''Limits'' - ''know'', "set"

Xavier da Silva

Senior Member
Hello everyone,


Context: Sometimes, when you have children, you have to teach them what is wrong and what is right; what they are allowed to do and what they aren't allowed to do. The things you can or can't do are your limits - where and when to start or stop.

My question: Are the uses of "limit" idiomatic/current English? If not, what do you suggest? Please take a look.

- Contextualized uses of "limit". Dialogue:

Jessica: 'Mom, the kids are giving me a hard time. I don't know what to do'.

Jessica's mother: ''You have to set limits. Tell them what they can and can't do. It's not easy to deal with children when they know no limits. These kids must learn to have limits or they'll make you crazy.''


Thank you in advance!
 
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  • Packard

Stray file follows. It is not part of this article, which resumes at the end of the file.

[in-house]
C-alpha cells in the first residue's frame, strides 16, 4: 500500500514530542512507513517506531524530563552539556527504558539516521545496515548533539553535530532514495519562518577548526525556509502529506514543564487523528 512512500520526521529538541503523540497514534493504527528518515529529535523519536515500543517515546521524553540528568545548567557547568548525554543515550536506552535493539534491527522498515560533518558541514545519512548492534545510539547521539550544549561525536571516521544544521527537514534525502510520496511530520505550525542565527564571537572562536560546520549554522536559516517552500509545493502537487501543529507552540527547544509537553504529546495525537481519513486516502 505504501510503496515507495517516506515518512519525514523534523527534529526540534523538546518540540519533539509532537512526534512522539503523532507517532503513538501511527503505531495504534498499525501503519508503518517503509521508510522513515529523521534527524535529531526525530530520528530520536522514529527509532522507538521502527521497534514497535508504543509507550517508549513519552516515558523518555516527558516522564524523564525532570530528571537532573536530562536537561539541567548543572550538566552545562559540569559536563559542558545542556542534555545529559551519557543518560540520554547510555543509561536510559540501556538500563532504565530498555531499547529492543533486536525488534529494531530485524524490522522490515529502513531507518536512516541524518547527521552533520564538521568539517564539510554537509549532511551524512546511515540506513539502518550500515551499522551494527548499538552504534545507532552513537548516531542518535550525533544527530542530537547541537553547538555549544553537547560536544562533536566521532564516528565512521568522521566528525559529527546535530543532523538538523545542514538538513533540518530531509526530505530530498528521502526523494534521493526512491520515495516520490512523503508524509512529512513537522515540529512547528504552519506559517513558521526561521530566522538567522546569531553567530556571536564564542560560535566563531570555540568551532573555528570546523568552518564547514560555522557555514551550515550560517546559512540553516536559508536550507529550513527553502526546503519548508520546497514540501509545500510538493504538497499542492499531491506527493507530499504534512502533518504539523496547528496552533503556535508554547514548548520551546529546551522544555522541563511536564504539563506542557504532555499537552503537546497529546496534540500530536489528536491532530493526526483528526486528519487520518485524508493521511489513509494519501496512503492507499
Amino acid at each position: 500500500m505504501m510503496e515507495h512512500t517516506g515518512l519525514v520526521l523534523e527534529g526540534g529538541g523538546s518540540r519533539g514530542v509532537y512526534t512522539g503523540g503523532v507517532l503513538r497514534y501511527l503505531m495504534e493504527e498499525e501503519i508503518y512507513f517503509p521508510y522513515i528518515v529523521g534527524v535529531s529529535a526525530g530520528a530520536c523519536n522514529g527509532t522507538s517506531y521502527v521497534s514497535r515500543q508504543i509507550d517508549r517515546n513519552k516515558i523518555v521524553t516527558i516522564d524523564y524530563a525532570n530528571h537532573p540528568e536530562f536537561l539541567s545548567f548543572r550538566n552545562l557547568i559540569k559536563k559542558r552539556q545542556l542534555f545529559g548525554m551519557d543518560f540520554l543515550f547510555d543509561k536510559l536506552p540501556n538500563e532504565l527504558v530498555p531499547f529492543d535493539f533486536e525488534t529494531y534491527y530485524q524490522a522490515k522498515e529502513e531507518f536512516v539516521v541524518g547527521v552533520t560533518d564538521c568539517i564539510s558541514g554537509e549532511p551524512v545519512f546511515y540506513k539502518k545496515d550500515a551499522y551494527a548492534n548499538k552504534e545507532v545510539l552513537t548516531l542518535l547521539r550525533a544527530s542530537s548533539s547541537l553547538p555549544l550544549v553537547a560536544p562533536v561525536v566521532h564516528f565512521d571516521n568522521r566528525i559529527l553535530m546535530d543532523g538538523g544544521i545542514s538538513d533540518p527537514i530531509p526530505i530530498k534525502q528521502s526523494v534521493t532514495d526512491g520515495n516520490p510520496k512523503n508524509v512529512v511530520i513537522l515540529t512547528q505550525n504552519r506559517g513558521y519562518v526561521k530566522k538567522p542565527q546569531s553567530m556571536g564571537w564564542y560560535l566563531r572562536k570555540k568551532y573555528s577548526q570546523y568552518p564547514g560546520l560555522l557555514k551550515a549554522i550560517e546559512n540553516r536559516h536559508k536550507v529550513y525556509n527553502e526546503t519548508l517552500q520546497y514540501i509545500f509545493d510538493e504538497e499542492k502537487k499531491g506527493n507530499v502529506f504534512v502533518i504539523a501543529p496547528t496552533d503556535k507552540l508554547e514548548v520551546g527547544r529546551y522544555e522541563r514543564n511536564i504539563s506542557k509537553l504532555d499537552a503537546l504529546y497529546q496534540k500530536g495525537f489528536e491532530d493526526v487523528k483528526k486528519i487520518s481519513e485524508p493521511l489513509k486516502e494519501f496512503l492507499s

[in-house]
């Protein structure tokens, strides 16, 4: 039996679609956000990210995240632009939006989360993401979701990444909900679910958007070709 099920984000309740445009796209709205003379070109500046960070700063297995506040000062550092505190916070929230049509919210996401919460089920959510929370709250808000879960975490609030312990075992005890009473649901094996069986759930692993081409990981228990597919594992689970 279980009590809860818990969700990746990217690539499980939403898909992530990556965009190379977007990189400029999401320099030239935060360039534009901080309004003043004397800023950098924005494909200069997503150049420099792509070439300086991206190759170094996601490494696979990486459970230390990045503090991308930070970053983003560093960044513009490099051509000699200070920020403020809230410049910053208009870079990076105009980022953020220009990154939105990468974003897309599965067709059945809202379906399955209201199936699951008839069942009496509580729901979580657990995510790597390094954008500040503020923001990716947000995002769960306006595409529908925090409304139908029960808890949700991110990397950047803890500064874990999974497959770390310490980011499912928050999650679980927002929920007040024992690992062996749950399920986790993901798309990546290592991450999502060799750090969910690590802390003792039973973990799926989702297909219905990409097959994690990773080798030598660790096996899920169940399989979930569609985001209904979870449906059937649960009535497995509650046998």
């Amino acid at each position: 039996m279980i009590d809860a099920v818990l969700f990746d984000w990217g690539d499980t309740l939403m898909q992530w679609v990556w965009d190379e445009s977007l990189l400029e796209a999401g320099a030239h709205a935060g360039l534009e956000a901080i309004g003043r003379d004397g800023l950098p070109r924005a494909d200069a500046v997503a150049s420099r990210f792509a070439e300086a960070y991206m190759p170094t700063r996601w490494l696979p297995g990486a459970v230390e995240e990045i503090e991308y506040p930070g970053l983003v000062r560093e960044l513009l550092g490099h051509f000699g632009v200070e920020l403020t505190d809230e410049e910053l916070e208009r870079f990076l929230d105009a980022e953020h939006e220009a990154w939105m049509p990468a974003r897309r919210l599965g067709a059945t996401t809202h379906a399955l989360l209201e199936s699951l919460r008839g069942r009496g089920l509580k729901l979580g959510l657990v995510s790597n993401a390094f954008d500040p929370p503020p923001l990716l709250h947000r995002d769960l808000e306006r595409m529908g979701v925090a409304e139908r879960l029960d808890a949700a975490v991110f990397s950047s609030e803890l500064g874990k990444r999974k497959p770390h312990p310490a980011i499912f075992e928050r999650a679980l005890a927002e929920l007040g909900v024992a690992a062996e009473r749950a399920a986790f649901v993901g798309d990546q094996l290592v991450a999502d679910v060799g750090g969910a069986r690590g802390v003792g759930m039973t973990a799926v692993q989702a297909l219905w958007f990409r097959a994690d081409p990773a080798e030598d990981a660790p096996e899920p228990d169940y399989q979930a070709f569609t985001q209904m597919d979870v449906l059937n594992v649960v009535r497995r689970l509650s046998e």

Senior Member
    USA, English
    I was taught that "limitations" was the noun form and "limit" was the verb form. But like "quote" and "quotation", that distinction has been lost. I think it is fine to use either. If you want to sound more "correct" then I would use "limitations". But for normal use, "limits" works fine for me.
     

    PaulQ

    Banned
    UK
    English - England
    when they know no limits Hmmm... when they do not understand that there are limits. to know no limits = to be extremely self-confident, to be daring, to be innovative; not to be bound by current thinking or convention.

    "Tesla was a genius, an inventor who knew no limits."

    These kids must learn to have limits Hmmm... These kids must learn to have that there are limits / These kids must learn to have where the limits are/lie. / These kids must learn to have keep within those limits
     
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